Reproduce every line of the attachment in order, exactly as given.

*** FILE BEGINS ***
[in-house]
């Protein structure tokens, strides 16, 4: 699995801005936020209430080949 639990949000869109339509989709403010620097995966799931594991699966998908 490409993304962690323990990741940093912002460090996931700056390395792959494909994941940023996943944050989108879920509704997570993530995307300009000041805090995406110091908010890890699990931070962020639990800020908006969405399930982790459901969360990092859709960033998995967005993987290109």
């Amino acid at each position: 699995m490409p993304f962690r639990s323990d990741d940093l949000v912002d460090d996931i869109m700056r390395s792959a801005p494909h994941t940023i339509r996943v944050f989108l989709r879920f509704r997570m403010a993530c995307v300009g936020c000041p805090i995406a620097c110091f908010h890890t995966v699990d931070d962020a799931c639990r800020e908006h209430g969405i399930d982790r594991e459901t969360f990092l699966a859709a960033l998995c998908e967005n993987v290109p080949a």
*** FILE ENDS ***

[in-house]
């Protein structure tokens, strides 16, 4: 699995801005936020209430080949 639990949000869109339509989709403010620097995966799931594991699966998908 490409993304962690323990990741940093912002460090996931700056390395792959494909994941940023996943944050989108879920509704997570993530995307300009000041805090995406110091908010890890699990931070962020639990800020908006969405399930982790459901969360990092859709960033998995967005993987290109």
């Amino acid at each position: 699995m490409p993304f962690r639990s323990d990741d940093l949000v912002d460090d996931i869109m700056r390395s792959a801005p494909h994941t940023i339509r996943v944050f989108l989709r879920f509704r997570m403010a993530c995307v300009g936020c000041p805090i995406a620097c110091f908010h890890t995966v699990d931070d962020a799931c639990r800020e908006h209430g969405i399930d982790r594991e459901t969360f990092l699966a859709a960033l998995c998908e967005n993987v290109p080949a």